Creek initiative finds foes in developers, Realtors, city
Seattle, WA - Seattle's city attorney yesterday joined Realtors, developers and the Port of Seattle in filing suit to stop a voter initiative intended to restore creeks and salmon populations in the Puget Sound area.
Initiative 80 would require developers to restore creeks as part of major construction projects. In some cases, that could require bringing back to the surface -- "daylighting" -- creeks that have been buried or redirected through drainage pipes.
The initiative also would prevent the city from using pesticides within 200 feet of creeks and would require creek restoration on public property.
The lawsuit, filed in King County Superior Court, aims to keep I-80 off the September ballot, claiming that land-use issues can't be addressed by initiative.
"You wouldn't do zoning by initiative or referendum," said City Attorney Tom Carr. "We have a process for land-use planning,"
The matter must be decided by Aug. 1, before the ballots are printed, Carr said.
Creek supporters called the lawsuit "frivolous and clearly a political attack." They said the lawsuit coincides with the kick-off of their campaign to boost public awareness of the issue.
"Developers are trying to stop us from getting to the ballot because they know voters support the environmental provisions of I-80," said Knoll Lowney, co-chairman of Yes for Seattle.
Lisa Dekker, conservation chairwoman of the Sierra Club in Seattle,
said the initiative had withstood review by environmentalists' attorneys
and the City Council.
Developers who joined the city in the lawsuit said creek restoration should be considered as a regional issue -- not by individual cities each taking a different approach.
They said the initiative will further slow economic recovery in Seattle by hampering their ability to build affordable housing.
The Port of Seattle, the Master Builders Association, and the Seattle-King County Association of Realtors joined the lawsuit.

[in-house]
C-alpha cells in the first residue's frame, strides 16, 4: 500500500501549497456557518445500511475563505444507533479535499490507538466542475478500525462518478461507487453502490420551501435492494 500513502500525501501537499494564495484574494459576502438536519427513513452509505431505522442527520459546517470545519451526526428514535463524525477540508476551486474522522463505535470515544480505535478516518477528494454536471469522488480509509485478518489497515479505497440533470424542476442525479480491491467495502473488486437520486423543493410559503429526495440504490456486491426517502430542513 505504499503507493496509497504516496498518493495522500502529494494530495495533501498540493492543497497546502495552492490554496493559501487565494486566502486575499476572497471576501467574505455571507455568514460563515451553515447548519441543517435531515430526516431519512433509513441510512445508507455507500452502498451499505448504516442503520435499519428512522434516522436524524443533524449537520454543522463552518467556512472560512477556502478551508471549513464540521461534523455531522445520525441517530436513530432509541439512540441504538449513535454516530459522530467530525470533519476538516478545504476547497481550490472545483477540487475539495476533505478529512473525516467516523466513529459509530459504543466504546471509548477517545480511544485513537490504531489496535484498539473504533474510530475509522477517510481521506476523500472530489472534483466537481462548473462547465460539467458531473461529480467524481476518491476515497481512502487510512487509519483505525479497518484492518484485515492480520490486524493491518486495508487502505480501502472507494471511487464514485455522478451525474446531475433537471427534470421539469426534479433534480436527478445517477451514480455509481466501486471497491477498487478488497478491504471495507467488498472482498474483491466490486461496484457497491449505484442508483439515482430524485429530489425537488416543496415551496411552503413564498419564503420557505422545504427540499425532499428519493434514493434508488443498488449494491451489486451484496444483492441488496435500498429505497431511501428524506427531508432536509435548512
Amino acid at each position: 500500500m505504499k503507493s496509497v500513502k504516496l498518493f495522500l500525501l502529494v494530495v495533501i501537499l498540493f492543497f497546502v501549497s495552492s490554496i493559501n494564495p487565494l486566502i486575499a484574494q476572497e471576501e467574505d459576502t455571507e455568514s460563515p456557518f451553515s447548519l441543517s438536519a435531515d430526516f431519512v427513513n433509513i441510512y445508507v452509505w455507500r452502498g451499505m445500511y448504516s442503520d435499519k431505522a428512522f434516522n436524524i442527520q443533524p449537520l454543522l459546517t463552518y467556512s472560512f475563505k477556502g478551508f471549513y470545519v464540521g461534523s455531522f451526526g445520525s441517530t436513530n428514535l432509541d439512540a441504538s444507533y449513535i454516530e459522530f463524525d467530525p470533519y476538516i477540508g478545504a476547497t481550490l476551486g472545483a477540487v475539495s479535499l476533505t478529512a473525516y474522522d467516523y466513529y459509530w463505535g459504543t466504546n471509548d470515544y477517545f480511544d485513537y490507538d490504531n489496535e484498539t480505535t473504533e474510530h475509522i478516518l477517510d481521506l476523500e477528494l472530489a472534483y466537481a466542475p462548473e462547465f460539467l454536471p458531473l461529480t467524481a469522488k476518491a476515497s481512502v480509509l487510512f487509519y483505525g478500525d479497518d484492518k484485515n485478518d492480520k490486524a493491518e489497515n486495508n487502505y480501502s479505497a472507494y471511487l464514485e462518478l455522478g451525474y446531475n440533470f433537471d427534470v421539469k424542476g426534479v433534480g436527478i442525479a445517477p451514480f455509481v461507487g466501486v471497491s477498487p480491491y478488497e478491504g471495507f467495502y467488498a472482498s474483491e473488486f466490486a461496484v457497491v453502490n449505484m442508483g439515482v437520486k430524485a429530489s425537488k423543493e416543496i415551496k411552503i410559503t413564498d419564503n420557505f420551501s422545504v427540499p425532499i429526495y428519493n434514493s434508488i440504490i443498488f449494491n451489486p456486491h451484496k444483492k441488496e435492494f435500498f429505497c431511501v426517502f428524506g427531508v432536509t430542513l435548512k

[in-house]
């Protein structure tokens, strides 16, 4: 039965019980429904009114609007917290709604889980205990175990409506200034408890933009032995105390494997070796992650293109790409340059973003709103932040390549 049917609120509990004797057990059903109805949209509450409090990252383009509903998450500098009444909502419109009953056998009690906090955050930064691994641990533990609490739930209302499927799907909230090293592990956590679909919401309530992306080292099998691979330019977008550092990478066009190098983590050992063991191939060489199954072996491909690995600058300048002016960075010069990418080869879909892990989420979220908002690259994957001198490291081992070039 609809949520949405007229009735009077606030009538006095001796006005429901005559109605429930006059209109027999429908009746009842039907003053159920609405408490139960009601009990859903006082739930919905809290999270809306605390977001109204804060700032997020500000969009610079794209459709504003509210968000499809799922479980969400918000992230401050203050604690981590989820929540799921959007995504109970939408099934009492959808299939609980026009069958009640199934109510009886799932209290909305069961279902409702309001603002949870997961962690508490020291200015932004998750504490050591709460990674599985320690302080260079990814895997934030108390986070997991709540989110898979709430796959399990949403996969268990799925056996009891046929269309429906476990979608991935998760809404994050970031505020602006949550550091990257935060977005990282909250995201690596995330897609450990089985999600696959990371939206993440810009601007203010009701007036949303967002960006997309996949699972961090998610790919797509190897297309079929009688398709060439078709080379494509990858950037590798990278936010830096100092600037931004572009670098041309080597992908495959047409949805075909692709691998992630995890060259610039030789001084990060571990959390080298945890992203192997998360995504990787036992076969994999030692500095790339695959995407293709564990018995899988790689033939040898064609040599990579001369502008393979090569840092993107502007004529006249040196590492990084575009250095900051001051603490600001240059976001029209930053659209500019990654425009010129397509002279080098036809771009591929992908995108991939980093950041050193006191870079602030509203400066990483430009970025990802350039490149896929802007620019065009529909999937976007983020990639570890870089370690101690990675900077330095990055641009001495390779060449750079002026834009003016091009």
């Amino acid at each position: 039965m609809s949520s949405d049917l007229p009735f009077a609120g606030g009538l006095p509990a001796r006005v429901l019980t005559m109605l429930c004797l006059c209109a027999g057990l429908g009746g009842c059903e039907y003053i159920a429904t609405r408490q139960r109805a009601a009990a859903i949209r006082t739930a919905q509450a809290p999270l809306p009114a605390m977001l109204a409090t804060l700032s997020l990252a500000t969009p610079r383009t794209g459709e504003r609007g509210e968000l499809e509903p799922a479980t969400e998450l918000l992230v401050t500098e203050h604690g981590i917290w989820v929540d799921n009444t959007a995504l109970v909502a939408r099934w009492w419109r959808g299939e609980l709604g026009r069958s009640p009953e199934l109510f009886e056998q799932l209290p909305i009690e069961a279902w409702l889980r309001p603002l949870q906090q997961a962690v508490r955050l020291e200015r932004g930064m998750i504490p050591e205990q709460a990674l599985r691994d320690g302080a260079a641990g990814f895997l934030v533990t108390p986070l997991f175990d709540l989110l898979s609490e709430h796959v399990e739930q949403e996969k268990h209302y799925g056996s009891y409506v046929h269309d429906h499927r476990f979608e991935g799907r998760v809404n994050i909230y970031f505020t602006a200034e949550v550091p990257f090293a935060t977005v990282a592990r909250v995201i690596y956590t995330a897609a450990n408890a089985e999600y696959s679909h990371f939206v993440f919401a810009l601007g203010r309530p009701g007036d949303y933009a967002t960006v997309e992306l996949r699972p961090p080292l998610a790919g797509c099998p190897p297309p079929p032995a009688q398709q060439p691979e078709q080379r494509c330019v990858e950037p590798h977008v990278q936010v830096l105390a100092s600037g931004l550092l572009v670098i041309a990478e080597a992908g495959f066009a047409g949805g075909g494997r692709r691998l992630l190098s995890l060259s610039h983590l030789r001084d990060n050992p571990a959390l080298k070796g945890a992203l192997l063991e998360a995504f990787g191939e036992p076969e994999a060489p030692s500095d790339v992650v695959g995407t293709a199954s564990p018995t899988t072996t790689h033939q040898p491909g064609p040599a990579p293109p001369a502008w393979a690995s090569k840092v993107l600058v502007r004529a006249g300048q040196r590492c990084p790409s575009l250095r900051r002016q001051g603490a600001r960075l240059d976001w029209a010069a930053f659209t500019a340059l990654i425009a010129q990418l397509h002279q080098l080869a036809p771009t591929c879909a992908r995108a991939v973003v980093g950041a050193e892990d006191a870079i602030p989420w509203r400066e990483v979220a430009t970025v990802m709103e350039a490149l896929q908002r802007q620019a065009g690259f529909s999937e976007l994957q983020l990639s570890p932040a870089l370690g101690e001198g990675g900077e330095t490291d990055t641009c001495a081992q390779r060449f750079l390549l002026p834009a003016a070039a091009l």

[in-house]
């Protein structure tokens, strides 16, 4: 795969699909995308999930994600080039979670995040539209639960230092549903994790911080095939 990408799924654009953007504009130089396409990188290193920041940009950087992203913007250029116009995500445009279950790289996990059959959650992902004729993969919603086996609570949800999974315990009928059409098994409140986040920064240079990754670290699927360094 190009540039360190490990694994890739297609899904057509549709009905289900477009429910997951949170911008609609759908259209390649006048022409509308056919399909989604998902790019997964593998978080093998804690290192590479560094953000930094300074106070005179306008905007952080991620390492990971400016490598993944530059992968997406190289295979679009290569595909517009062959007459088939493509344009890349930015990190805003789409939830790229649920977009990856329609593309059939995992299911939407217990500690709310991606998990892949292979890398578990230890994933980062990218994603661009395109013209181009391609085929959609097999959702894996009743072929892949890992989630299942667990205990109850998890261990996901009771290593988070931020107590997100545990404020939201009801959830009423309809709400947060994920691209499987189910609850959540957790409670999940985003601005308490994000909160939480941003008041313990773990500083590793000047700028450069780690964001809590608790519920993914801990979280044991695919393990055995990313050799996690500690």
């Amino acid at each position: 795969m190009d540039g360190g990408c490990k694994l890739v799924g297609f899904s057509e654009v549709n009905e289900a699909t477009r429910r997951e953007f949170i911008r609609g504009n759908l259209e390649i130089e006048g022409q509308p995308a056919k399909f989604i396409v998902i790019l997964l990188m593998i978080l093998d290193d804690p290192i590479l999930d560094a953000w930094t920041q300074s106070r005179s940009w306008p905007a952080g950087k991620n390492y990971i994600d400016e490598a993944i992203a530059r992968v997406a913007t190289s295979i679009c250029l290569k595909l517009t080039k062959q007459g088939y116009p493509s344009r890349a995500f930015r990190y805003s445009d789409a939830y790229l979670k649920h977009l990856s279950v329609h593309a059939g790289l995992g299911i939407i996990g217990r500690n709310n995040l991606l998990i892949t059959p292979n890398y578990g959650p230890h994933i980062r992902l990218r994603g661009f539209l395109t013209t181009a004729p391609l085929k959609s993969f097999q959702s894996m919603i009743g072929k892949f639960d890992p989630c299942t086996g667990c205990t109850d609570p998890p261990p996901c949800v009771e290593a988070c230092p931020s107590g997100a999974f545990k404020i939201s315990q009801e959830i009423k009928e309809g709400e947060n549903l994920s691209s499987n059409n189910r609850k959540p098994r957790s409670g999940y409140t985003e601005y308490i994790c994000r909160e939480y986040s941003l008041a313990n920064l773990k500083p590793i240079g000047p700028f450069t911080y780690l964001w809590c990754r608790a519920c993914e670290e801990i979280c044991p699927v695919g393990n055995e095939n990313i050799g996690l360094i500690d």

The builders association has contributed $4,000 to a campaign to fight the initiative. The association represents 3,200 builders, developers and suppliers in King and Snohomish counties.
"If we want to increase the supply of affordable housing in Seattle, we aren't going to be able to do that by putting further restrictions on builders," said Tim Attebery, a lobbyist for the builders.
"Look at the number of economic development groups opposed to this initiative -- everyone who is interested in job creation and bringing us out of the recession," he said. "More impediments to our competitiveness do not make sense."
Realtors are concerned the suit will add to the cost of housing in Seattle, which already runs about $100,000 above the national median, said David Crowell, director of governmental affairs for the Realtors association.
"The burden is on the proponents of I-80 to say how many fish will be saved at what cost," Crowell said. "I don't think they've said that. The public deserves that."
The Port of Seattle has opposed the initiative since it was introduced.
"Our big concern is that it is vague and very broad. If it is implemented as broadly as it is written, it could have some very, very drastic results," said port spokesman Mick Shultz.